Ukrainian Military Forces Advance on Eastern Side of Dnieper River

Ukrainian Military Forces Advance on Eastern Side of Dnieper River

Ukrainian troops have successfully established positions on the eastern side of the Dnieper River, leading to speculation that it could be the beginning of Kyiv’s anticipated spring counteroffensive. The Washington-based think tank, the Institute for the Study of War, reported that Ukrainian troops had secured a foothold near the town of Oleshky, with “stable supply lines” to their positions. If Ukraine proceeds with its counteroffensive in the spring, analysts believe a significant objective would be to break through the land corridor between Russia and the annexed Crimean Peninsula, requiring crossing the Dnieper River in the south.

Natalia Humeniuk, the spokeswoman for Ukraine’s Operational Command South, has called for patience in response to Ukrainian media reports proclaiming that the establishment of these positions indicated the counteroffensive’s beginning. Humeniuk stated that it was “very difficult work” to cross a powerful river like the Dnieper when the front line passes through it.

The Kremlin-installed head of the Kherson region denied on Sunday that Ukrainian forces have established a foothold on the east bank of the Dnieper. Vladimir Saldo speculated that the images referenced by the Institute for the Study of War may have depicted Ukrainian sabotage units that “managed to take a selfie” across the Dnieper before being forced back.

After more than a year since the Russian invasion, recent fighting has become a war of attrition, with neither side able to gain momentum. However, Ukraine has recently received sophisticated weapons from its Western allies, and new troops freshly trained in the West, increasing anticipation of a counteroffensive.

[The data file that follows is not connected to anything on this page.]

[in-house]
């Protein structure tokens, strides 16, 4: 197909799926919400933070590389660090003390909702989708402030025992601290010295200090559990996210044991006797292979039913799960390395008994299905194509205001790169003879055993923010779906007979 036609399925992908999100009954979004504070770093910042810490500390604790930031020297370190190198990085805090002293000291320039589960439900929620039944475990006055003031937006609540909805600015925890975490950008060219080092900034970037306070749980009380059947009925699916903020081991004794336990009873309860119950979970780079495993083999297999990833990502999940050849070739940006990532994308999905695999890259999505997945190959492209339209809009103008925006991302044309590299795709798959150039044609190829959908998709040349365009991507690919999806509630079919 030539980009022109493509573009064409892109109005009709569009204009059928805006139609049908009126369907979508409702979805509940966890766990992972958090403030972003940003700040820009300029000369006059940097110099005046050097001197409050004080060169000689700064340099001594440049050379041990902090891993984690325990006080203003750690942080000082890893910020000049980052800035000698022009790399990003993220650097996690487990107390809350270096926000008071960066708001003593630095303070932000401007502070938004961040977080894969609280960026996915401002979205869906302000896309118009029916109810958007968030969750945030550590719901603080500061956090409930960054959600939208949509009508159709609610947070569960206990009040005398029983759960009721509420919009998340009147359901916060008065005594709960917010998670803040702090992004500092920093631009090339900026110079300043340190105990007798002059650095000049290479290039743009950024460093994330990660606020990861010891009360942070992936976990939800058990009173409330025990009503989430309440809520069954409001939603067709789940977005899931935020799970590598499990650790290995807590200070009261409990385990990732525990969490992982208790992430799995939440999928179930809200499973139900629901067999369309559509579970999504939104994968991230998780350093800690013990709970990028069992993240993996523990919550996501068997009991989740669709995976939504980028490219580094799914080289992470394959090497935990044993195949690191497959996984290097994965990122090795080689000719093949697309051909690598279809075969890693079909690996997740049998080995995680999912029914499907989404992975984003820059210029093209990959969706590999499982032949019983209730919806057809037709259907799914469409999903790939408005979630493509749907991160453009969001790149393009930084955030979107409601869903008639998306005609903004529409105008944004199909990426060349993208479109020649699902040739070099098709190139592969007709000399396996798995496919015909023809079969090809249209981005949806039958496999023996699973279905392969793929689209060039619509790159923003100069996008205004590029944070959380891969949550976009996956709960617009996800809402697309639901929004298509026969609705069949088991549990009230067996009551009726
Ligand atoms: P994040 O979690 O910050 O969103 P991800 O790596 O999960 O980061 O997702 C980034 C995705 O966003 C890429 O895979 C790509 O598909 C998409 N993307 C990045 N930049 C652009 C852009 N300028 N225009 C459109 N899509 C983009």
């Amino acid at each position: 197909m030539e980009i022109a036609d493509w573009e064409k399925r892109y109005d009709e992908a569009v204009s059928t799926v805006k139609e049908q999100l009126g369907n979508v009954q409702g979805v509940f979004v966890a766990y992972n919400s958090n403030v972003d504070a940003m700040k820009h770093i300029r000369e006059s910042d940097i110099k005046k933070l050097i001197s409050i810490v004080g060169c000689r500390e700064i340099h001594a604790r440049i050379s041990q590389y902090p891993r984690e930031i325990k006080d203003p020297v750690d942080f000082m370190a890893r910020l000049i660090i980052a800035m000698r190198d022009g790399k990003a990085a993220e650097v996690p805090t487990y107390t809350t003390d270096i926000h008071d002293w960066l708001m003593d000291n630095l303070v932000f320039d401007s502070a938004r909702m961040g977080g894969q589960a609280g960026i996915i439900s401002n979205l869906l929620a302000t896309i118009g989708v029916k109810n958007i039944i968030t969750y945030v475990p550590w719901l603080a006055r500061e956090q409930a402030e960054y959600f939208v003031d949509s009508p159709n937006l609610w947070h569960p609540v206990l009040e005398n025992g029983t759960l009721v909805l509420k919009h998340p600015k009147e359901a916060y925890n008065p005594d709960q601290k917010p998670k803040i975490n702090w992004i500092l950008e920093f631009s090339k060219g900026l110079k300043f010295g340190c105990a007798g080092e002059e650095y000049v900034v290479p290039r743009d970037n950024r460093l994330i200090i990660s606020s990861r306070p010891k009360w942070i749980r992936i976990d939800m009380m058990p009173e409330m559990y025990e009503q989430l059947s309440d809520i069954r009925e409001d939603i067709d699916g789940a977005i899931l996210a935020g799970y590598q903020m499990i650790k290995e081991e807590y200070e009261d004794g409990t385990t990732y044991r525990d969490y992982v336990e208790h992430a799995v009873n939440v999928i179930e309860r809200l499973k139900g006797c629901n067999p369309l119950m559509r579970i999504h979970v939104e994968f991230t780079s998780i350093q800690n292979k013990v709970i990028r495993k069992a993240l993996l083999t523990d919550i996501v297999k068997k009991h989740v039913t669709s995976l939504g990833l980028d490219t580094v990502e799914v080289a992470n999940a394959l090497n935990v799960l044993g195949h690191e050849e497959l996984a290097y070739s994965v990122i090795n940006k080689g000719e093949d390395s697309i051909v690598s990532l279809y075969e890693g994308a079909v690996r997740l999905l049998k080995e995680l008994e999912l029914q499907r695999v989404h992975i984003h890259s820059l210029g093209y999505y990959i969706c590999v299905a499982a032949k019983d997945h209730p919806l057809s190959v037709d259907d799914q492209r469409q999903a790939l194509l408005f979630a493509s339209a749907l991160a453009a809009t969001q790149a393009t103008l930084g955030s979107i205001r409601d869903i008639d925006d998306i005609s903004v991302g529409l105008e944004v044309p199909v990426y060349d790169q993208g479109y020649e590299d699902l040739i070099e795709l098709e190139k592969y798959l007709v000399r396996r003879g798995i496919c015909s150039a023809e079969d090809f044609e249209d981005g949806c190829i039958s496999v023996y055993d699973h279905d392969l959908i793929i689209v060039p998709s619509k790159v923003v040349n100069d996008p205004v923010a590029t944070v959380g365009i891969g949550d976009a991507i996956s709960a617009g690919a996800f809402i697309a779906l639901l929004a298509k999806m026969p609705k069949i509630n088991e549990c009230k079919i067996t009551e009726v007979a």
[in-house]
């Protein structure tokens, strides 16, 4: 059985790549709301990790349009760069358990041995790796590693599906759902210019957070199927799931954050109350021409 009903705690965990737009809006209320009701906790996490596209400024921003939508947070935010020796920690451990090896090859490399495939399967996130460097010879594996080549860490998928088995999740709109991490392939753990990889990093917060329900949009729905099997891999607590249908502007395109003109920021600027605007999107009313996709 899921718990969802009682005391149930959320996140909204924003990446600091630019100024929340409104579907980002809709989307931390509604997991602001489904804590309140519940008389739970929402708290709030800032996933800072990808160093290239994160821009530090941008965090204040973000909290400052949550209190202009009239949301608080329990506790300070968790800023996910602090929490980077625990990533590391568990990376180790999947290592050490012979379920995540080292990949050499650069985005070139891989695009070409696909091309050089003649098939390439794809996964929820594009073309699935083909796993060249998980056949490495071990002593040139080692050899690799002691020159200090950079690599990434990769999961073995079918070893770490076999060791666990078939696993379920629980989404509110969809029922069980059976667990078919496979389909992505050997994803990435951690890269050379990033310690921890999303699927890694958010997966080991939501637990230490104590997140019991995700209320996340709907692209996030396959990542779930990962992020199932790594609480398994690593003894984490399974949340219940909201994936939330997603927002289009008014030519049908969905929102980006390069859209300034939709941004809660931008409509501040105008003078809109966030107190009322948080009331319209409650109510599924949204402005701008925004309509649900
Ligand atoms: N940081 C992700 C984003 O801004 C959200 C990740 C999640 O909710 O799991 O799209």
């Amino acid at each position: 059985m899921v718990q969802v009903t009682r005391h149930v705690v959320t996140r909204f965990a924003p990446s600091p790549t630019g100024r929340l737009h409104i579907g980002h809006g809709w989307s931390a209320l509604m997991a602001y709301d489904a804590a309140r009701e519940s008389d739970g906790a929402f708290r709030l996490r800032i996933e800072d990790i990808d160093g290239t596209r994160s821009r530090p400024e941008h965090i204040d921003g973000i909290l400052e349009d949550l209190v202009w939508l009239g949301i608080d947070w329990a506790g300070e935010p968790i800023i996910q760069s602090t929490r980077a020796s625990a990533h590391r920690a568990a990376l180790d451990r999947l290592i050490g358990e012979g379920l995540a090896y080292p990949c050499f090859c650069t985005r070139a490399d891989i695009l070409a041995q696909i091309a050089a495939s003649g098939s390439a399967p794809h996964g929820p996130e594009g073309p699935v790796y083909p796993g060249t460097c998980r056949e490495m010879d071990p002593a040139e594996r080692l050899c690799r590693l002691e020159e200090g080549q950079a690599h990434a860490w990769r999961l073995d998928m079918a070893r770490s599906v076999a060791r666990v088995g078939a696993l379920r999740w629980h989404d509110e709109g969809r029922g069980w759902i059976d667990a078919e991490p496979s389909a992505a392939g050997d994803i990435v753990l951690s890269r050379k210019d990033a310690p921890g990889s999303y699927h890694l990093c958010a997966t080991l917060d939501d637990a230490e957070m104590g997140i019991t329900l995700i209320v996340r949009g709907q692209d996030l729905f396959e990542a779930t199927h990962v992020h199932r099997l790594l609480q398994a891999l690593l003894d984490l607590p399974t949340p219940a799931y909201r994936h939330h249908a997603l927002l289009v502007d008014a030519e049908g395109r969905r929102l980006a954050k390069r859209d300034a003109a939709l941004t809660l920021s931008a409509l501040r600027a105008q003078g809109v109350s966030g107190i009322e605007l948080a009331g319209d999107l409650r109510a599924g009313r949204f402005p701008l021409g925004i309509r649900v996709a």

In the Donetsk region, Russia is struggling to encircle the city of Bakhmut in the face of dogged Ukrainian defense. Russian Defense Ministry spokesman Igor Konashenkov claimed Moscow’s forces had captured two more neighborhoods in the western part of Bakhmut, without clarifying what areas were still in Ukrainian hands.

The Dnieper has marked the contact line in the Kherson region, where its namesake capital is regularly pummeled by shelling from Russian forces stationed across the river. The Institute for the Study of War stated that Ukrainian troops had also approached the nearby village of Dachi, citing data from Russian military bloggers. The posts claimed that Ukrainian forces had maintained these positions for weeks and established stable supply lines to them, indicating a lack of Russian control over the area.

The think tank cited comments from financier Yevgeniy Prigozhin, the head of the Wagner Group, a private Russian military company whose fighters have spearheaded the offensive on Bakhmut. On Saturday, Prigozhin argued that Russian forces need to “anchor (themselves) in such a way that it is only possible to tear them out with (the) opponent’s claws.”

As Moscow seeks to bolster its troop numbers, the U.K. Ministry of Defense noted Sunday in an intelligence briefing that Russian authorities had mounted a large-scale military recruitment campaign using social media, billboards, and state television.

In attacks overnight, Russian forces launched at least five S-300 missiles at Kharkiv, the country’s second-largest city, damaging an industrial facility and private homes. In Kherson, one civilian was killed, and two were wounded as Russian troops used artillery, drones, and warplanes to launch a total of 54 strikes on the province. Russian forces dropped five guided aerial bombs over the Kherson region, damaging multiple residential buildings, but causing no casualties.


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